The integration between Sky's 20-strong core service team and Mitie is key to improving the service offering, argues Dean. The broadcaster surveys its employees every six months to ensure that they are being served to the best of its ability, while Mitie surveys the service staff. Innovations ensue: Dean and his management team were told that Sky employees wanted more social events with other departments. As a result, the service team hosted a spring barbecue and rounders event. Dean also describes a health and safety initiative in which Mitie staff starred in educational videos to depict a safe working environment.
"It turned into a competition," says Dean, "they really felt a part of it."
Brewing up a treat
As for catering, four restaurant and cafe choices are available on site. Each is subsidised by Sky to make hot meals affordable to staff. A variety of cuisines is offered.
What was previously a noodle bar has been adapted in response to Sky personnel's requests and now specialises in burgers. Dean expects that in six months time something completely different could be on offer. Another restaurant (a bistro in the new 'Hub' building) offers table service and hot meals. Variety of choice is clearly important.
Each food outlet, as well as the coffee kiosks scattered across the campus, are operated by Gather & Gather, Mitie's own catering business. Staff can purchase a subsidised Americano for 25p, with Gather & Gather estimating that a million coffees are brewed on site each year.
And the quality of that coffee is also of importance to Sky's service team.
"We have the UK's number one young barista and the 11th best barista on site," claims Green, referring to the company's detailed recruitment policy.
As for service, says Dean : "I am greeted by the same face each morning; the same barista knows what I want before I tell them."
Sky publicly reports its environmental performance annually as part of its corporate 'Bigger Picture' programme.
The Osterley complex has a combined cooling, heating and power system, installed four years ago, in addition to a wind turbine. The waste wood-chip CCHP plant produces 1 megawatts of electricity and 3 MW of heat, while the wind turbine produces 120 kilowatts.
Sky also uses five biomass boilers at its sites in Dunfermline and Livingston, Scotland.
On the wall behind the service team, large screens indicating power generation light up, giving the team instant information about its energy performance.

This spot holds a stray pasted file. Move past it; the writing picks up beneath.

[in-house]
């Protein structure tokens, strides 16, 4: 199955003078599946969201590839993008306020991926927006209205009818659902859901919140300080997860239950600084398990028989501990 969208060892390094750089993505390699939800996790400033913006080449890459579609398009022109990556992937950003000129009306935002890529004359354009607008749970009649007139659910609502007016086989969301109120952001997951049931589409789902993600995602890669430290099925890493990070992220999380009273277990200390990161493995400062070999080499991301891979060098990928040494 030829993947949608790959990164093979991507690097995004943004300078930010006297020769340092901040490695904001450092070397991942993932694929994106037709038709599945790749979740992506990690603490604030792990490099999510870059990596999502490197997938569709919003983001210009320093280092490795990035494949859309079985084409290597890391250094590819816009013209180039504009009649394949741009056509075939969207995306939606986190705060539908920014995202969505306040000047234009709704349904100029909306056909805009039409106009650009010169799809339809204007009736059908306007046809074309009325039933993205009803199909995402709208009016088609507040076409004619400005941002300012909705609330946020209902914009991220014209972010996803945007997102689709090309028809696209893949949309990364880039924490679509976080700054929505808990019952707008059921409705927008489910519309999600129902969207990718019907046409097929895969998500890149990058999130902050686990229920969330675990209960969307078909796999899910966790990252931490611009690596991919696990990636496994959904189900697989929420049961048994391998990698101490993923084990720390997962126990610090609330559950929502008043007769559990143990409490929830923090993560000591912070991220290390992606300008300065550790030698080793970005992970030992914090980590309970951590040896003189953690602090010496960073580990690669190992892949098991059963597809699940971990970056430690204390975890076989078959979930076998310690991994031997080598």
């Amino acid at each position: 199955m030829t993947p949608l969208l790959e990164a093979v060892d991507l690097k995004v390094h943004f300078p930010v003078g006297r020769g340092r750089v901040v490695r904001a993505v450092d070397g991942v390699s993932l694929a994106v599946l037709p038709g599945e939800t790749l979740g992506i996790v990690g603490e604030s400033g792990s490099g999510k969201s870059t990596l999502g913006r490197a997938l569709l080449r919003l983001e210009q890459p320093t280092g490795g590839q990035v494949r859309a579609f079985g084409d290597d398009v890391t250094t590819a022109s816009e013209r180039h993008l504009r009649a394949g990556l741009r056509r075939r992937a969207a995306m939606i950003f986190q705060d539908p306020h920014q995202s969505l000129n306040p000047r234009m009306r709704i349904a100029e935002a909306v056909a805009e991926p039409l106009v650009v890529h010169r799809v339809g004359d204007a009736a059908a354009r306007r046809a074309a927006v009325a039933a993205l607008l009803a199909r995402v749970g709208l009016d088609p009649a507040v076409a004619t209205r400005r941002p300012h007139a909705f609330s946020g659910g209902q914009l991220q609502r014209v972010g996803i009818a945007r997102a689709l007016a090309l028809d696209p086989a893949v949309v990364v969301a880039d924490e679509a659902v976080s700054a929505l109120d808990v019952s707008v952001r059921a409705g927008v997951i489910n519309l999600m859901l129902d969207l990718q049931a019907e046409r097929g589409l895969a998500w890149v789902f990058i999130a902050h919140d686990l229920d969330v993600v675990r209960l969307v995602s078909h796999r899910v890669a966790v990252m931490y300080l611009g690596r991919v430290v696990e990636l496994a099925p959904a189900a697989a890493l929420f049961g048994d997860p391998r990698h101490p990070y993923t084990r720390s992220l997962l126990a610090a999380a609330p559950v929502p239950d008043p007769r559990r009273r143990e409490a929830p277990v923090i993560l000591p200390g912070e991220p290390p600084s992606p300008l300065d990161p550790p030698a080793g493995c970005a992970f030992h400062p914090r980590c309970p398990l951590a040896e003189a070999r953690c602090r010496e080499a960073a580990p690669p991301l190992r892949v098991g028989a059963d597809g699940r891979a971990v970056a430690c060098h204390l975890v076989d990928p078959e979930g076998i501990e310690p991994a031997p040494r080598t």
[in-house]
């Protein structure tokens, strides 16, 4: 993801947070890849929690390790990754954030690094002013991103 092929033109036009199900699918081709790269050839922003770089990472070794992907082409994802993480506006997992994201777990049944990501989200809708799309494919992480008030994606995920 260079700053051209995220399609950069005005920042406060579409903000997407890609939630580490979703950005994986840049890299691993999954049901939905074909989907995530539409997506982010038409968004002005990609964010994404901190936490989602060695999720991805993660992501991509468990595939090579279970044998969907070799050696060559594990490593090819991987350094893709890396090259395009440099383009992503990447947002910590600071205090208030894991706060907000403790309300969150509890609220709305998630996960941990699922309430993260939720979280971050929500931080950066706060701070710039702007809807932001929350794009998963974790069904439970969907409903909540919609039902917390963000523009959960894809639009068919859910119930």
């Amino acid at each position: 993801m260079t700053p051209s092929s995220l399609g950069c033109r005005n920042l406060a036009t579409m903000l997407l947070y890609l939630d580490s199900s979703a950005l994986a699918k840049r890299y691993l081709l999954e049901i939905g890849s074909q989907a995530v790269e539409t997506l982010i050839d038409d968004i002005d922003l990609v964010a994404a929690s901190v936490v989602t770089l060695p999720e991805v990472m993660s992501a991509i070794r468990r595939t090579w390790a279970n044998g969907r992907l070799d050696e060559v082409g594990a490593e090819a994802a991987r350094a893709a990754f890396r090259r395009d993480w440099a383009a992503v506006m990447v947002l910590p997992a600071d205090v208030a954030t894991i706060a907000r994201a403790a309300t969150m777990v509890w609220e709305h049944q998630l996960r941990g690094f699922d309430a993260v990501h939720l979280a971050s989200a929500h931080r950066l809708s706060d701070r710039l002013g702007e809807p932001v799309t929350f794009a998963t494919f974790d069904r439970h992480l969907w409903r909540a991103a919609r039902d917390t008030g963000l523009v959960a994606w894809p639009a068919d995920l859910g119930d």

Another recently opened building on the Osterley complex, The Sky Studios Building, which houses the Sky Academy, holds training rooms, informal meeting areas, a roof terrace restaurant and a mock studio for schoolchildren of varying ages to visit and practise presenting, directing and producing. A free trip to its Skills Studios is offered routinely for students.
The building was designed to achieve a BREEAM Excellent rating, thus helping towards Sky's target to reduce gross CO2 emissions, relative to revenue (tonnes/£million) by half by 2020, against a 2008/09 baseline. The most recently reported figures, taken in 2013/14, indicate a 40 per cent reduction.
Further commitment to sustainability has seen Sky push out an internal campaign to promote recycling and waste reduction opportunities, targeting 100 per cent recycled food waste in Osterley through composting and anaerobic digestion.
The forks and knives used across the campus themselves actually as food waste, being made from potato starch.
Sky has also encountered a shortage of parking space on site as it has expanded its operations over the past 20 years.
The hub building and parking facilities are to be separated from the existing buildings by a central plaza, where more greenery and open space will complete the campus.
Sky is in the process of moving its staff across from one end of the site to the other, joining together 7,000 of its workforce in to one central campus. Such a move brings about its own challenges, chiefly the need to find more dedicated, customer-focussed and proactive staff to to its service team.
"We want to increase the number of people who see it [Sky's service culture] that way," says Green.
Green, Dean and the 850 people in the service team seem keen to take Sky's Believe in Better slogan to heart, regularly indicating improvement initiatives they make. They will be hoping their own ambition to succeed rubs off on the rest of the workforce.